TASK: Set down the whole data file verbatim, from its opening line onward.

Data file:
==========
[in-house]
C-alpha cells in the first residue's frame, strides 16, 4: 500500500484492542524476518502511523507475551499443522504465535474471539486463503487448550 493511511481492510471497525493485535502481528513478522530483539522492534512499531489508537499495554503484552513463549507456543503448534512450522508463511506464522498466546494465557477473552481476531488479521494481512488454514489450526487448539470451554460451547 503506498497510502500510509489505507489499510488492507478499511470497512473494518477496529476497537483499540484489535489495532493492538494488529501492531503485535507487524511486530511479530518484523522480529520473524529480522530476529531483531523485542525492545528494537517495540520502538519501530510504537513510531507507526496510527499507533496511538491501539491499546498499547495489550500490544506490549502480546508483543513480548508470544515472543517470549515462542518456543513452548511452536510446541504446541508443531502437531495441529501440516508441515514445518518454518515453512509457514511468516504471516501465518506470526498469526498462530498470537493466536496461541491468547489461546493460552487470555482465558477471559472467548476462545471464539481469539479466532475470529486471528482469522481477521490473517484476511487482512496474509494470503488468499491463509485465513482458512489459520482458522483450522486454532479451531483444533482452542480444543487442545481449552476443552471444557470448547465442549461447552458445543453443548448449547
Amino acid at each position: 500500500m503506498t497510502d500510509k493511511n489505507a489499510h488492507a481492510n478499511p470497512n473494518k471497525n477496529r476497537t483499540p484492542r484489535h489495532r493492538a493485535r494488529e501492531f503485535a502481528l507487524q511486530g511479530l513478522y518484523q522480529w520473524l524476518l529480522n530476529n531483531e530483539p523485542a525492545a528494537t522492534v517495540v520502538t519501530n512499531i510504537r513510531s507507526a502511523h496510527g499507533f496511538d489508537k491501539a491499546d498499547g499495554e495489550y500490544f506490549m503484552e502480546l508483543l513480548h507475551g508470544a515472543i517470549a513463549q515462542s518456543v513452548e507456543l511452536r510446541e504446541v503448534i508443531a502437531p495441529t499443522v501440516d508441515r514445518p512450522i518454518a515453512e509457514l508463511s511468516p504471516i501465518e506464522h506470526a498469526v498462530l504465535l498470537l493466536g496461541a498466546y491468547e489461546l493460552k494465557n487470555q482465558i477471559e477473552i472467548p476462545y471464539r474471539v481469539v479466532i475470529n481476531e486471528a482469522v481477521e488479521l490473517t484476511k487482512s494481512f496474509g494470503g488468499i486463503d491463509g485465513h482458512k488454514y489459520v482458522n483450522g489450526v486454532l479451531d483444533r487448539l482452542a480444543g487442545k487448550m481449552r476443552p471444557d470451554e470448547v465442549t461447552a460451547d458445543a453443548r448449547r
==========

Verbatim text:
[in-house]
C-alpha cells in the first residue's frame, strides 16, 4: 500500500484492542524476518502511523507475551499443522504465535474471539486463503487448550 493511511481492510471497525493485535502481528513478522530483539522492534512499531489508537499495554503484552513463549507456543503448534512450522508463511506464522498466546494465557477473552481476531488479521494481512488454514489450526487448539470451554460451547 503506498497510502500510509489505507489499510488492507478499511470497512473494518477496529476497537483499540484489535489495532493492538494488529501492531503485535507487524511486530511479530518484523522480529520473524529480522530476529531483531523485542525492545528494537517495540520502538519501530510504537513510531507507526496510527499507533496511538491501539491499546498499547495489550500490544506490549502480546508483543513480548508470544515472543517470549515462542518456543513452548511452536510446541504446541508443531502437531495441529501440516508441515514445518518454518515453512509457514511468516504471516501465518506470526498469526498462530498470537493466536496461541491468547489461546493460552487470555482465558477471559472467548476462545471464539481469539479466532475470529486471528482469522481477521490473517484476511487482512496474509494470503488468499491463509485465513482458512489459520482458522483450522486454532479451531483444533482452542480444543487442545481449552476443552471444557470448547465442549461447552458445543453443548448449547
Amino acid at each position: 500500500m503506498t497510502d500510509k493511511n489505507a489499510h488492507a481492510n478499511p470497512n473494518k471497525n477496529r476497537t483499540p484492542r484489535h489495532r493492538a493485535r494488529e501492531f503485535a502481528l507487524q511486530g511479530l513478522y518484523q522480529w520473524l524476518l529480522n530476529n531483531e530483539p523485542a525492545a528494537t522492534v517495540v520502538t519501530n512499531i510504537r513510531s507507526a502511523h496510527g499507533f496511538d489508537k491501539a491499546d498499547g499495554e495489550y500490544f506490549m503484552e502480546l508483543l513480548h507475551g508470544a515472543i517470549a513463549q515462542s518456543v513452548e507456543l511452536r510446541e504446541v503448534i508443531a502437531p495441529t499443522v501440516d508441515r514445518p512450522i518454518a515453512e509457514l508463511s511468516p504471516i501465518e506464522h506470526a498469526v498462530l504465535l498470537l493466536g496461541a498466546y491468547e489461546l493460552k494465557n487470555q482465558i477471559e477473552i472467548p476462545y471464539r474471539v481469539v479466532i475470529n481476531e486471528a482469522v481477521e488479521l490473517t484476511k487482512s494481512f496474509g494470503g488468499i486463503d491463509g485465513h482458512k488454514y489459520v482458522n483450522g489450526v486454532l479451531d483444533r487448539l482452542a480444543g487442545k487448550m481449552r476443552p471444557d470451554e470448547v465442549t461447552a460451547d458445543a453443548r448449547r